Gender Discussions


Over the course of the past few weeks, I have seen a number of comments talking about wanting to know more about women's rights, women's views, or how women are viewed with regards to the political campaigns in the United States Presidential race. I normally try to avoid referencing politics at all here, but the topic reminds me a lot of a couple of things I have discussed in the past and that, as I see it, bear repeating (I highly recommend you look at the post Ethnicity, Gender, and Privilege that I previously wrote). Note that this is not a piece where I am discussing the state of equality or inequality between any groups, be it based on gender, race, age, height, weight, eye colour, hair colour, or any other descriptor that one can use. With that out of the way, I hope you'll join me for an interesting discussion.

Gender Discussions:

The key point I made in my previous post was that introducing a descriptor or characteristic of a person or group into a discussion immediately renders that discussion invalid with regards to rights, policies, laws, or other official statements. Note that general discussion is not included in this list, and that is because the understanding of a group requires examination of the differences between groups. Using the examples of the right to vote and the opposition to affirmative action, I presented the idea that these regulations were not only a source of inequality, but also reaffirmed bias in discussing these topics.

Let's take the concept a bit further today. When we discuss policies, laws, procedures, or rights, we tend to draw from our own experiences in an effort to present balanced discussion. This is normal behavior, but it also introduces an immediate lack of objectivity in the discussion. This is the reason sociologists and psychologists warn about the dangers of classification and labels, and yet we continue to approach topics as though we are all different species instead of merely posessing differing physical traits. Yes, there is a difficulty in explaining cultural and socio-cultural differences without examining those traits, but for the purposes of politics, rights, and laws these differences should be relatively negated when viewing the entire populace as a single classification: human.

Think about it this way, which of the following is actually an example of complete equality, and which ones introduce room for bias:

  • The right to vote shall not be denied or abridged to any citizen of the United States who has reached the legal age of majority.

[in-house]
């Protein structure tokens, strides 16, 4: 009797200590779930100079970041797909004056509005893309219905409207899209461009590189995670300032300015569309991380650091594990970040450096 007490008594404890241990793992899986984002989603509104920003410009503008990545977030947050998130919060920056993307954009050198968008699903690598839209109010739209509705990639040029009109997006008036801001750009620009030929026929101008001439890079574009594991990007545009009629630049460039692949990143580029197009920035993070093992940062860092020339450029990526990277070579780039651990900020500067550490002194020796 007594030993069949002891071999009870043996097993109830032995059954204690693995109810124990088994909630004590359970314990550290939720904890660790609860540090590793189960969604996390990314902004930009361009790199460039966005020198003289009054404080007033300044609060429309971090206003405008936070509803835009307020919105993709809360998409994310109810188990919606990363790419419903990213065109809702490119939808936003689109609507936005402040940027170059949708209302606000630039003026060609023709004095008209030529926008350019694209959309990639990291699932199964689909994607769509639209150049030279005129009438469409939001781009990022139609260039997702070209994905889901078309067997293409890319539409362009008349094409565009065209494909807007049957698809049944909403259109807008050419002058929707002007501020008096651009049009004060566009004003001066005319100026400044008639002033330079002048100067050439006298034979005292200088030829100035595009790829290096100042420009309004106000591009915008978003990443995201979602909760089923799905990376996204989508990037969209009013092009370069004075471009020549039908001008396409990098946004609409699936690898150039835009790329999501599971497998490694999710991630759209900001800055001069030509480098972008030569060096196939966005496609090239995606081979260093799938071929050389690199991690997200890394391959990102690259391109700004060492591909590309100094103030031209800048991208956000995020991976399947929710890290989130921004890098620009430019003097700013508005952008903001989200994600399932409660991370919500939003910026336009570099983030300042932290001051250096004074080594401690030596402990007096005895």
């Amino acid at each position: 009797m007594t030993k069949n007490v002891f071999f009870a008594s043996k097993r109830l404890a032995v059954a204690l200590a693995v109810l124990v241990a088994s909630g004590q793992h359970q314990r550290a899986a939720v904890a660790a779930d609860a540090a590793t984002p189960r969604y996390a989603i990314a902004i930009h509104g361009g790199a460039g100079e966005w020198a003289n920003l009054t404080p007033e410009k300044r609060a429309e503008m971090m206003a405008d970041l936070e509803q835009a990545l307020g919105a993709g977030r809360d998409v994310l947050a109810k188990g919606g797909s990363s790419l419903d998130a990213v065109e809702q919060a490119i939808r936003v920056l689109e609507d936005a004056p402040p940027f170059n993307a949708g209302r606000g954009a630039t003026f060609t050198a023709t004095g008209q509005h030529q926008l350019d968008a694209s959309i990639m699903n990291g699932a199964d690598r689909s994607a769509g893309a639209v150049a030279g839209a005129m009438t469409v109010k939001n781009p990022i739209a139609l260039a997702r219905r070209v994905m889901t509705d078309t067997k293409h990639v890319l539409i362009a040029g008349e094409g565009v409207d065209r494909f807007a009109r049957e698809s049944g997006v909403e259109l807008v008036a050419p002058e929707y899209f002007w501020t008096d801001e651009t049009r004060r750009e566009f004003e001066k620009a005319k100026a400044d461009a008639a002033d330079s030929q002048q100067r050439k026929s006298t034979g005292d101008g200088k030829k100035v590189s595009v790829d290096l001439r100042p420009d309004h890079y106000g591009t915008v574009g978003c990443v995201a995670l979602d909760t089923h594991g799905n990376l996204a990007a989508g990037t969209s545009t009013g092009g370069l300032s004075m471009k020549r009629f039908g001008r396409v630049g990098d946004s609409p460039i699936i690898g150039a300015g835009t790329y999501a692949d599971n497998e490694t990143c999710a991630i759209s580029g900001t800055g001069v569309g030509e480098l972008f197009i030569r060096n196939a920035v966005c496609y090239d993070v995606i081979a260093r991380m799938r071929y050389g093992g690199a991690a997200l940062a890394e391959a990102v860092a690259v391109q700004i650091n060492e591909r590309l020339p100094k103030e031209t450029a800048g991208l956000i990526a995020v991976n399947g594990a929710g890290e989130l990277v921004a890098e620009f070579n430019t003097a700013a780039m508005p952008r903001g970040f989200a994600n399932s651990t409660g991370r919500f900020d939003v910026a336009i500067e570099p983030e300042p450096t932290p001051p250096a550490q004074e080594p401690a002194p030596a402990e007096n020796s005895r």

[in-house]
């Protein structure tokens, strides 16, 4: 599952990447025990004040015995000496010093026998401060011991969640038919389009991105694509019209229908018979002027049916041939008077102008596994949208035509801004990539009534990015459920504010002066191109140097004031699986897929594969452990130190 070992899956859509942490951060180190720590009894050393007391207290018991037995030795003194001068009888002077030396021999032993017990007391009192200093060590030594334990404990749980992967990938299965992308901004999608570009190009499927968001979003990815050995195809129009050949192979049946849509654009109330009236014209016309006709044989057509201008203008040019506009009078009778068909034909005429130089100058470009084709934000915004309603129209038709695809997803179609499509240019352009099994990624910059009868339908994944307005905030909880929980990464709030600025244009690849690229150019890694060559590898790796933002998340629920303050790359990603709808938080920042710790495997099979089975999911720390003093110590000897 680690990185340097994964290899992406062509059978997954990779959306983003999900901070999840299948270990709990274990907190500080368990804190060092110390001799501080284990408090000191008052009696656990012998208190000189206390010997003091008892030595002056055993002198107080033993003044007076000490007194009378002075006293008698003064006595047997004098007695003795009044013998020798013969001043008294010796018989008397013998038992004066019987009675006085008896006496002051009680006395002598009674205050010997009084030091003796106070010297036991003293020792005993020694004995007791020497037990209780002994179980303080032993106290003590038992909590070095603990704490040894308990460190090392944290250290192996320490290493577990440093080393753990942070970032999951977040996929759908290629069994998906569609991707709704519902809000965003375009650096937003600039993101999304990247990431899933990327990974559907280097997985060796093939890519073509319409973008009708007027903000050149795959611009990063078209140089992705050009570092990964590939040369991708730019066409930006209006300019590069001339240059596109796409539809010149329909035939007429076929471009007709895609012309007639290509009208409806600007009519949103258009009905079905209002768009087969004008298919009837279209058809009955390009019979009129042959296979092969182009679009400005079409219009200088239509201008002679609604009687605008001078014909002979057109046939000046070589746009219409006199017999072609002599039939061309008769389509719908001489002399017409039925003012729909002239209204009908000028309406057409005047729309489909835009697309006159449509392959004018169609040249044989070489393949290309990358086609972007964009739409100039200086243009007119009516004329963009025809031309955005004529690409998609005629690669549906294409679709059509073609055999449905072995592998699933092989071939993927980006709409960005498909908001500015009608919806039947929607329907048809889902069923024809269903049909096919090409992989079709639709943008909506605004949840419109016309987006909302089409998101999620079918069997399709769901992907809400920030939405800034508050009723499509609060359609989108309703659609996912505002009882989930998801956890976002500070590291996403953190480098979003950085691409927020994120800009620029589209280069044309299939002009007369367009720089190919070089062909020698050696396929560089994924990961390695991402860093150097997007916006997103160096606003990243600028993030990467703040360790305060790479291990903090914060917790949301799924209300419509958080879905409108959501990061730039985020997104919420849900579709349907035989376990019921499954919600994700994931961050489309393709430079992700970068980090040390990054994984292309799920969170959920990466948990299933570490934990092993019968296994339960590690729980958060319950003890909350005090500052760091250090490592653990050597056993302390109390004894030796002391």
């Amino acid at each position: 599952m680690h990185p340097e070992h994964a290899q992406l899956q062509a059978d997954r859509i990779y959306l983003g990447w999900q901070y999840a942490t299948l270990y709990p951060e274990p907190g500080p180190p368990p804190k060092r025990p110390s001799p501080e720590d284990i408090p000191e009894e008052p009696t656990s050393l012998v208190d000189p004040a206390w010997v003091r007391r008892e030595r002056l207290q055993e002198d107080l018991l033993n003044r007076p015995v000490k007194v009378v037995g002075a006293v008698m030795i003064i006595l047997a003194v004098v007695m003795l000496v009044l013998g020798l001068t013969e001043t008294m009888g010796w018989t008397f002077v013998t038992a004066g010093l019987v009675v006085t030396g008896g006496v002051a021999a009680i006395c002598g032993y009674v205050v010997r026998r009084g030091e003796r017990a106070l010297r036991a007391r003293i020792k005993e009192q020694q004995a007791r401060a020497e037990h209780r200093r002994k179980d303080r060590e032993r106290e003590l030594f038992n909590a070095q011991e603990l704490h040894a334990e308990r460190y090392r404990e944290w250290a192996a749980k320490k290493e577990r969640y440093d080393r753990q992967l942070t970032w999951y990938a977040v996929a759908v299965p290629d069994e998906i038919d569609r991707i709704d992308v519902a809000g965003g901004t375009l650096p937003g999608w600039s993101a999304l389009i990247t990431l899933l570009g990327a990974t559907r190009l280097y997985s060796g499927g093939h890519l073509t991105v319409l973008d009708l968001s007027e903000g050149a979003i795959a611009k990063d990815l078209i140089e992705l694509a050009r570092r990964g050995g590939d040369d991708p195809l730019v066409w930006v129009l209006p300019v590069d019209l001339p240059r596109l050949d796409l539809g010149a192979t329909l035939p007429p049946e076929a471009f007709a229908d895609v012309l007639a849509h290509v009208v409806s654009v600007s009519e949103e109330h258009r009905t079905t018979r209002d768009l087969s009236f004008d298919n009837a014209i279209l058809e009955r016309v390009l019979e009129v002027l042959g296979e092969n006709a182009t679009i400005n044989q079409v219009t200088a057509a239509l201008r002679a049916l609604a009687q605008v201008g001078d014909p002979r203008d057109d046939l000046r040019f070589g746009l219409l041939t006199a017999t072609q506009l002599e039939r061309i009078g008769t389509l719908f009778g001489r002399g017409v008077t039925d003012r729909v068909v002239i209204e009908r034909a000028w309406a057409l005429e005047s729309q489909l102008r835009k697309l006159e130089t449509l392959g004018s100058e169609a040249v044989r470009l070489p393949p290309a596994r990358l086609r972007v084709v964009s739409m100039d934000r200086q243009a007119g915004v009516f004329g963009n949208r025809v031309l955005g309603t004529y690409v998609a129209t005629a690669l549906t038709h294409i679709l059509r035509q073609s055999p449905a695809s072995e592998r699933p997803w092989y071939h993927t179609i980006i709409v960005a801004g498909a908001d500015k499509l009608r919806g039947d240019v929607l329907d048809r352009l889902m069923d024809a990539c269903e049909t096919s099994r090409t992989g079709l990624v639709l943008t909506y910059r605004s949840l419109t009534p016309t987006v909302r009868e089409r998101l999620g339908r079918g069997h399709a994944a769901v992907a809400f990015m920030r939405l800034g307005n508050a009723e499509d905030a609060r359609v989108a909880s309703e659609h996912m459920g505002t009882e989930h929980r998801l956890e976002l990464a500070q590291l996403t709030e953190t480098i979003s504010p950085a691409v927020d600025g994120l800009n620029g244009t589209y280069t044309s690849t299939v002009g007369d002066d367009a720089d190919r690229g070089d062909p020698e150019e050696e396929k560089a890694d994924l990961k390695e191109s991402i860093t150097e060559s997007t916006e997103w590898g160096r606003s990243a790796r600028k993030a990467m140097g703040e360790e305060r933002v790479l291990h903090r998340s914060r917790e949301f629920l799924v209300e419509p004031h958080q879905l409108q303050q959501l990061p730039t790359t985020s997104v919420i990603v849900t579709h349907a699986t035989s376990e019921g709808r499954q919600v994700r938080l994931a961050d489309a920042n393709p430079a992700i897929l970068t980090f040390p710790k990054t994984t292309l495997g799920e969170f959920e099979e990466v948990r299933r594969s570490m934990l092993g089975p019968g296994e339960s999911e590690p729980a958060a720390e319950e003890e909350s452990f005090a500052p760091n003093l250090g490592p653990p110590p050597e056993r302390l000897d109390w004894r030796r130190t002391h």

• The right to vote shall not be denied or abridged to any citizen of the United States, regardless of race, gender, or age, as long as they have reached the legal age of majority.
  • All citizens of the United States, whether male or female, shall not be denied the right to vote upon reaching the legal age of majority.

The only one that is written from a purely unbiased perspective is the first in the list. Once we start talking in terms of equality, instead of talking in terms of categories, then we might actually start making progress. Until then, welcome to continued inequalities and biases based on the labels we ascribe ourselves every day.

I get that people are concerned about the policies and issues they see as a result of someone viewing them through the lens of inequality. I understand the reason the feminist movement exists, and applaud the efforts taken in trying to promote viewing all people as equal. The issue, though, is still the same as it has been since day one: we still discuss topics through categories and labels. Until that changes, we will never have true equality.



Tragedy. Grief. Despair. These all seem to come in massive waves that threaten to cause a rift in the minds of many Americans, pushing us further toward a mindset that asks what has become of the world in which we live. Often we take it a step further, asking if there is any hope of a brighter, happier future any longer. It is easy to get caught up in the tales of horror, of sorrow, and of sheer frustration born of seeing long-winded, naive or uninformed diatribes concerning any conceivable topic and feel that these are the darkest of times. The world is not that simple, though, and in becoming so focused on darkness we lose sight of all the stars that threaten to break through the black veil of night.

We live in a society that is, without the slightest doubt, of our own design. We have allowed things to happen or not happen. We have chosen to speak out on matters of lesser import, and leave those massive concerns for other people. In essence, we continue to sow the seeds of discord, of blame, and of outright stupidity, and expect that what we reap is something different.

We look at others and see differences and flaws and belittle them, instead of celebrating the differences that provide us with unique perspectives and ideas. We mock or laugh at those who do not see things from our point of view, instead of taking a moment to try to understand why our views differ. We look at others and judge them, instead of accepting them into our world and finding common ground. We shun those who do not meet our standards, instead of accepting them as fellow men and women of a world that shapes us all differently.

Regardless of one's faith, religious views, political ideas, standards, thoughts, or feelings, we are all human. We are all walking upon the Earth and trying to survive through the uncertainty that life brings. In the midst of it all, we are all also making horrible choices as often as we make decent ones.